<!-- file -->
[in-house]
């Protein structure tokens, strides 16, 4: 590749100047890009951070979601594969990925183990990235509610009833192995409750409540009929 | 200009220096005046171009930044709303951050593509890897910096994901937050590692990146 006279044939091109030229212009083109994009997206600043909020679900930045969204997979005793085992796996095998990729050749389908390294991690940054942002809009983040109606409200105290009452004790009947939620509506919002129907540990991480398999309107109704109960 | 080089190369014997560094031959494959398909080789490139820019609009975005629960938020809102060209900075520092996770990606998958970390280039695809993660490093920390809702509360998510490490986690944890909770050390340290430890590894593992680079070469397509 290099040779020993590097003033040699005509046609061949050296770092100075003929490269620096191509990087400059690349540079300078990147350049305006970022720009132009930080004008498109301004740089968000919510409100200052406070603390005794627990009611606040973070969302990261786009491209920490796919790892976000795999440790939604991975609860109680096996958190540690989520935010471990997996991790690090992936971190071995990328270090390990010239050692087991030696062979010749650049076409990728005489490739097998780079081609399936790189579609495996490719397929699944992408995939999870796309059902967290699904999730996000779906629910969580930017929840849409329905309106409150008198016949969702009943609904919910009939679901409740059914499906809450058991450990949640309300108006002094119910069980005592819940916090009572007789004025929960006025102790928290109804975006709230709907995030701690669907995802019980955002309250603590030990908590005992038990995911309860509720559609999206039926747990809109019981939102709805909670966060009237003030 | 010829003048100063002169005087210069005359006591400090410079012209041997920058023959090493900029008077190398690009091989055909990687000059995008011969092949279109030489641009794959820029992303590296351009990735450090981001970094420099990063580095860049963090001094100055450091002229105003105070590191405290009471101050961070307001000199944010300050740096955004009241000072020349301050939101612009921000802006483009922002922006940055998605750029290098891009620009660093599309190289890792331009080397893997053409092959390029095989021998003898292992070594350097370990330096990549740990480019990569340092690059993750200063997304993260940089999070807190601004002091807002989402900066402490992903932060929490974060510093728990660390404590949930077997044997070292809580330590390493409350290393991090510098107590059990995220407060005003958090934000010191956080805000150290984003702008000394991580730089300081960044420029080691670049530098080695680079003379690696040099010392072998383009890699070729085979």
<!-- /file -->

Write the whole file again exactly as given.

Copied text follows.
[in-house]
């Protein structure tokens, strides 16, 4: 590749100047890009951070979601594969990925183990990235509610009833192995409750409540009929 | 200009220096005046171009930044709303951050593509890897910096994901937050590692990146 006279044939091109030229212009083109994009997206600043909020679900930045969204997979005793085992796996095998990729050749389908390294991690940054942002809009983040109606409200105290009452004790009947939620509506919002129907540990991480398999309107109704109960 | 080089190369014997560094031959494959398909080789490139820019609009975005629960938020809102060209900075520092996770990606998958970390280039695809993660490093920390809702509360998510490490986690944890909770050390340290430890590894593992680079070469397509 290099040779020993590097003033040699005509046609061949050296770092100075003929490269620096191509990087400059690349540079300078990147350049305006970022720009132009930080004008498109301004740089968000919510409100200052406070603390005794627990009611606040973070969302990261786009491209920490796919790892976000795999440790939604991975609860109680096996958190540690989520935010471990997996991790690090992936971190071995990328270090390990010239050692087991030696062979010749650049076409990728005489490739097998780079081609399936790189579609495996490719397929699944992408995939999870796309059902967290699904999730996000779906629910969580930017929840849409329905309106409150008198016949969702009943609904919910009939679901409740059914499906809450058991450990949640309300108006002094119910069980005592819940916090009572007789004025929960006025102790928290109804975006709230709907995030701690669907995802019980955002309250603590030990908590005992038990995911309860509720559609999206039926747990809109019981939102709805909670966060009237003030 | 010829003048100063002169005087210069005359006591400090410079012209041997920058023959090493900029008077190398690009091989055909990687000059995008011969092949279109030489641009794959820029992303590296351009990735450090981001970094420099990063580095860049963090001094100055450091002229105003105070590191405290009471101050961070307001000199944010300050740096955004009241000072020349301050939101612009921000802006483009922002922006940055998605750029290098891009620009660093599309190289890792331009080397893997053409092959390029095989021998003898292992070594350097370990330096990549740990480019990569340092690059993750200063997304993260940089999070807190601004002091807002989402900066402490992903932060929490974060510093728990660390404590949930077997044997070292809580330590390493409350290393991090510098107590059990995220407060005003958090934000010191956080805000150290984003702008000394991580730089300081960044420029080691670049530098080695680079003379690696040099010392072998383009890699070729085979």